This left more time to pursue my own interests or get back to them.

First and foremost was my painting.  Although I’ve been a professional artist for over thirty years, job demands and time constraints meant there was less time for creative pursuits.  I never gave up my art but now I am able to devote as much time as I want to it, which is generally several hours every day.

My studio is the old summer kitchen surrounded by herbs, flowers and giant maple trees.

My schedule is pretty much my own.  I can get up when I want but that’s usually pretty early. Hard to break that 5:30 a.m. habit.  Now I can linger over that second cup of tea and my commute is only 30 feet from the back door.

I have been catching up on ten years of projects (how often does one really need to clean out the attic?)  Satisfying but not usually on top of the To Do list.

Gardening is another passion.  This year I was able to get outside before the heat of the day instead of dealing with chores at the end of the day.  Very nice.

My bike is tuned up.  I used to ride 100 miles a week and hope to get up there again this coming year.

Reading, of course, is always high on my agenda and I have eclectic tastes.  No more business or fundraising books!  Yay!

A short nap after lunch is always a nice thing to insert into the middle of the day.  (Apologies to those of you who can’t take advantage of this.)

Plein air painting of Among the Mangroves, Florida Keys 2017

My husband and I took our first winter vacation in thirty years this year. Couldn’t do that when the kids were young and in school, then later when I was working because winter is the busy season for the performing arts.

The Huntress I – oil on canvas, 20 x 20, Kit Miracle

Our charming granddaughter was also able to spend much of the summer with us.  She loves the beach (of beautiful Lake Patoka nearby), anything to do with nature or bugs or animals, painting and crafting with grandma, and is game for just about any adventure.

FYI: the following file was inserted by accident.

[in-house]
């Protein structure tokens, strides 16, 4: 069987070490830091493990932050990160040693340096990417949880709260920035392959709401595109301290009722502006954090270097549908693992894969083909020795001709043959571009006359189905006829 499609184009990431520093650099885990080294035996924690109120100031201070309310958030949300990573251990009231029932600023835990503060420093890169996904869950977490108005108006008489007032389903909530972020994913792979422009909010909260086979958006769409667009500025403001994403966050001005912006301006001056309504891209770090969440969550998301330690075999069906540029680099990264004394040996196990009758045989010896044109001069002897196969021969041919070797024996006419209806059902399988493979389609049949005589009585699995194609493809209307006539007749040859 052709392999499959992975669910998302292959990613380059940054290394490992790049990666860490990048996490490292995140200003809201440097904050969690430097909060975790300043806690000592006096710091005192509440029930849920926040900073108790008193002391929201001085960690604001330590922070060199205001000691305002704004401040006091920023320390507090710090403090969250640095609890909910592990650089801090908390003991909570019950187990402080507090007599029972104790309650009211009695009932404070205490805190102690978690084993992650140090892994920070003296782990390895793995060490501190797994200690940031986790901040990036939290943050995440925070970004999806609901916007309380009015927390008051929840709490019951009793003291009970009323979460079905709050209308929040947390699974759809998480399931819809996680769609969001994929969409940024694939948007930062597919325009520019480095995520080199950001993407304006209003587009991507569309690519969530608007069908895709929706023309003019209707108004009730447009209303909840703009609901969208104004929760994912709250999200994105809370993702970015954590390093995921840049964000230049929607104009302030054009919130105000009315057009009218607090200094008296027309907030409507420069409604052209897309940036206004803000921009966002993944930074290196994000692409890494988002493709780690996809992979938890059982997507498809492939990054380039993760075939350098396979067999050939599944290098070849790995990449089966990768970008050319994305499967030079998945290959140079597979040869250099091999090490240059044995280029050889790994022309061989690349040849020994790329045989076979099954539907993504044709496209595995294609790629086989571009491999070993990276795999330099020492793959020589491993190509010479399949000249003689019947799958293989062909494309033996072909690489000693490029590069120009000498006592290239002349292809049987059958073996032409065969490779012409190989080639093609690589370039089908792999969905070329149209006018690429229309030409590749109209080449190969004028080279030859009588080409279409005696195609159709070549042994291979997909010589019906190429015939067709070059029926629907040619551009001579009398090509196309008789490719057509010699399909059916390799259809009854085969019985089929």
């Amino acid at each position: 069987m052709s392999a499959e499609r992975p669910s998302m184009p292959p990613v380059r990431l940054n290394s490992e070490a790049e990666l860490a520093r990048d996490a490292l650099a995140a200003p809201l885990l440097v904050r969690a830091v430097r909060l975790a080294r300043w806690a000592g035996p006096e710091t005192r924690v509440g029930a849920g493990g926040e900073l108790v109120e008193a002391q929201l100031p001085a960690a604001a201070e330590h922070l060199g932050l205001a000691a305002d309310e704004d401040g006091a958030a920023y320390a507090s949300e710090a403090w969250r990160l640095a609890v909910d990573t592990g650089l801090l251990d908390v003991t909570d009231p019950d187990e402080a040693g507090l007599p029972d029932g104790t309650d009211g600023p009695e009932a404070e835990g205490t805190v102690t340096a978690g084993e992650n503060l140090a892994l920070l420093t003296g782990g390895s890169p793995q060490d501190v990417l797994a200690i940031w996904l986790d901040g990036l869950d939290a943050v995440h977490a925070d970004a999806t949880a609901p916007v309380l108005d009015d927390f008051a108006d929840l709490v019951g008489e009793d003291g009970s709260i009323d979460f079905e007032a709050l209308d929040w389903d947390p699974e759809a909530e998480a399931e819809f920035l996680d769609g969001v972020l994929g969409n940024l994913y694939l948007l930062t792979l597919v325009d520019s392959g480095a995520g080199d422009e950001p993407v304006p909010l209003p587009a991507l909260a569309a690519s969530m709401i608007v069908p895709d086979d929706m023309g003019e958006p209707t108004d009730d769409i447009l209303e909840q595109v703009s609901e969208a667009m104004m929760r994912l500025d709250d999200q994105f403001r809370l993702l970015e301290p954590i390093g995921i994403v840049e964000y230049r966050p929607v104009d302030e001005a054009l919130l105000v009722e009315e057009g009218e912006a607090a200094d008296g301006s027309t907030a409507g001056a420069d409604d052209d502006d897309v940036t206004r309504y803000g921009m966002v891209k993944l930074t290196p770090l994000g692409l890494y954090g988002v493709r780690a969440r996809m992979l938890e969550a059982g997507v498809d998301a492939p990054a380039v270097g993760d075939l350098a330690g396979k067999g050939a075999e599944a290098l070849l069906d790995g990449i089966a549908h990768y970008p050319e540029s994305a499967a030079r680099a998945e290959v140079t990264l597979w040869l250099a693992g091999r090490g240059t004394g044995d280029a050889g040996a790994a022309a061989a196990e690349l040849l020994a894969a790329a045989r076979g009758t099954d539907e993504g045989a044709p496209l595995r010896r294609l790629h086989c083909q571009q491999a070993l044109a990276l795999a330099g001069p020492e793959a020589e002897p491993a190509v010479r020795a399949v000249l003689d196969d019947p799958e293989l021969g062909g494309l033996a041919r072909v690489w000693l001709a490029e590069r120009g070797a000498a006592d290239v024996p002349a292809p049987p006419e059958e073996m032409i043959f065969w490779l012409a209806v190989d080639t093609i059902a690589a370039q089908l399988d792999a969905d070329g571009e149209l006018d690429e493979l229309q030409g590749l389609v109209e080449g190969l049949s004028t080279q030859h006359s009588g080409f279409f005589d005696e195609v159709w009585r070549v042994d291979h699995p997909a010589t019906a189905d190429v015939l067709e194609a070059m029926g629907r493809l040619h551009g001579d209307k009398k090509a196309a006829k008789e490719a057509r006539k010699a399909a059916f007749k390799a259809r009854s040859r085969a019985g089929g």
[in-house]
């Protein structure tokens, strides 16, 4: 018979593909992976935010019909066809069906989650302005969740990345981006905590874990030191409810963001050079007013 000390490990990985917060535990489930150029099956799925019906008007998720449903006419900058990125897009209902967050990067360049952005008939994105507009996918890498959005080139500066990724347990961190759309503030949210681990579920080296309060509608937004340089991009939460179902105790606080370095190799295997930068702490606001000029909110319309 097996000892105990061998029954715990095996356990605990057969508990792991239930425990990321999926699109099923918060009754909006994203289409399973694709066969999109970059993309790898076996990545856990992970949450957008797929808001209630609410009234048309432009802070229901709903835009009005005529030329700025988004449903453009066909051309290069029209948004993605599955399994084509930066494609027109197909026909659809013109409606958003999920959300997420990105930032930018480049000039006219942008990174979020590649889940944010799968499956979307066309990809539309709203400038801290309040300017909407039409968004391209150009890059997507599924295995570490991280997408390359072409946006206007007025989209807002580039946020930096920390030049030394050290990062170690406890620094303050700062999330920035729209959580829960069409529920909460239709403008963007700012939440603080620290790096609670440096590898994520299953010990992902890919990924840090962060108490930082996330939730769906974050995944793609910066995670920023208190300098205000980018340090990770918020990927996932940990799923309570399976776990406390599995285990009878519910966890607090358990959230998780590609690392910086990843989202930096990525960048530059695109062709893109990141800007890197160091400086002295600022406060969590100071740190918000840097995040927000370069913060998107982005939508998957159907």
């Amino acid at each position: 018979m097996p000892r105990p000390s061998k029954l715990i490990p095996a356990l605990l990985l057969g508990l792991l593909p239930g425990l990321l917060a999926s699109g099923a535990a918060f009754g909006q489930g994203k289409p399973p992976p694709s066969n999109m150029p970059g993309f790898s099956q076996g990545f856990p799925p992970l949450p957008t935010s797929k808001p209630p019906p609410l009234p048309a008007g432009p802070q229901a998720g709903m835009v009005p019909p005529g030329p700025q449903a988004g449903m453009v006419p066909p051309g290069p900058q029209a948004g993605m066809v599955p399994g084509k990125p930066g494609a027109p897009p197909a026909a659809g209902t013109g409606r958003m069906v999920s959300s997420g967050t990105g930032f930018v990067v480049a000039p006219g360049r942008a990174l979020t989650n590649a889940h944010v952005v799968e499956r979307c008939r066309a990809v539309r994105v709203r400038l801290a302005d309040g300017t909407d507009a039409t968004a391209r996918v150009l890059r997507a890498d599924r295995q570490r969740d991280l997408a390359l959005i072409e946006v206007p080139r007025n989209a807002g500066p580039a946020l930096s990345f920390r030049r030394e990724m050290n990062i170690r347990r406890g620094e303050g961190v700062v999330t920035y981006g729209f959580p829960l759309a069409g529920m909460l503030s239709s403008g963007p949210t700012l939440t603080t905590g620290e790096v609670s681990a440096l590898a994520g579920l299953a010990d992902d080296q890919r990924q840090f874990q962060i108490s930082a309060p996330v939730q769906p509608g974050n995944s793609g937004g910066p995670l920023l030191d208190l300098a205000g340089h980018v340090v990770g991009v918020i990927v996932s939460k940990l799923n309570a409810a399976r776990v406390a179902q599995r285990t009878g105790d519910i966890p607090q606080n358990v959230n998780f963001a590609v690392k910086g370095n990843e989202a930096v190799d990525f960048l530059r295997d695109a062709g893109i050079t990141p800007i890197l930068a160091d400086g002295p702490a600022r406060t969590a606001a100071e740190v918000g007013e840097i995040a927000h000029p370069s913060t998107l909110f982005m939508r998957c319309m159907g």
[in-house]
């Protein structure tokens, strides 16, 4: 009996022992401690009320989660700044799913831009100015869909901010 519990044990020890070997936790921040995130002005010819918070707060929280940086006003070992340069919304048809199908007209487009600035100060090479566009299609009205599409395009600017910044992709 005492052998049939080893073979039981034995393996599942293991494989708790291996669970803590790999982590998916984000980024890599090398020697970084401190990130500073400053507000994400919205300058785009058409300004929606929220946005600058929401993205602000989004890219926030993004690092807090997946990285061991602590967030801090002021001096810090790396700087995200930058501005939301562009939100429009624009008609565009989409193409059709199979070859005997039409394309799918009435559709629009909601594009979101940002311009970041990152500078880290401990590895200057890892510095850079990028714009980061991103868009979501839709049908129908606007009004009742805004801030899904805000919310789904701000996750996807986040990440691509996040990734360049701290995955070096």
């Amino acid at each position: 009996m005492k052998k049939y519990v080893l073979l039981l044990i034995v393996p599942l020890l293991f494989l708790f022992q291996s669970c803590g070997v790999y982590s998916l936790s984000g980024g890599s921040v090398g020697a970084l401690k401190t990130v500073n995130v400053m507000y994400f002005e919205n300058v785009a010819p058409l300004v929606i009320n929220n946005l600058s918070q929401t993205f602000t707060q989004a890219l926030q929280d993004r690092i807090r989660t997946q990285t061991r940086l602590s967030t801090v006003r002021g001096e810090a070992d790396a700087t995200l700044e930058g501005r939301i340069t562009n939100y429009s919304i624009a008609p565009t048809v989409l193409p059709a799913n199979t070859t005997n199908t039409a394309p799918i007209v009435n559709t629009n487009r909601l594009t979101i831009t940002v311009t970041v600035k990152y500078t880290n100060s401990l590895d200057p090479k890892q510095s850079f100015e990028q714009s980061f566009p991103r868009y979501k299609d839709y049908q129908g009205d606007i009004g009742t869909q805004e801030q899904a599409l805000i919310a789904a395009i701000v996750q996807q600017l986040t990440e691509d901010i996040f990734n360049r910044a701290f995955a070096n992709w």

At the Carnegie Museum, Pittsburgh

We traveled back to Pennsylvania to visit relatives.  While there I took her to the Carnegie Museum in Pittsburgh where she could see real dinosaur bones up close.  She was elated.

And my husband and I took a fall trip back to Massachusetts to visit relatives. We visited the iconic Rockport sea town and stopped off at Stockbridge on our way back.  We also took a detour to Niagara on our return.  It’s big…and loud!

Rockport, Massachusetts

Niagara Falls

There were family barbecues, day trips to interesting places, some plein air painting, and just time to kick back next to the fire pit and enjoy the day.  What could be better?

So, goodbye to 2017.  It was a good year.  Now I’m making plans for 2018.

Stay tuned.

Cedar bench for the garden

Cedar bench featuring Southern Indiana cedar boards

Cedar trees are indigenous to southern Indiana and many parts of the Midwest.  An evergreen, they add color to the winter landscape.  They often grow on soil where other trees can’t seem to get a foothold, limestone, sandstone, and rocky.

This year my family surprised me with refinishing two cedar benches in the garden.  Although the benches were still serviceable, after 25 years, they needed an update.  This locally cut cedar was selected due to its resistance to insect damage and other wear.  I was told by the guys that even the old cedar boards were still in pretty good shape beneath the surface of lichen and weathered materials.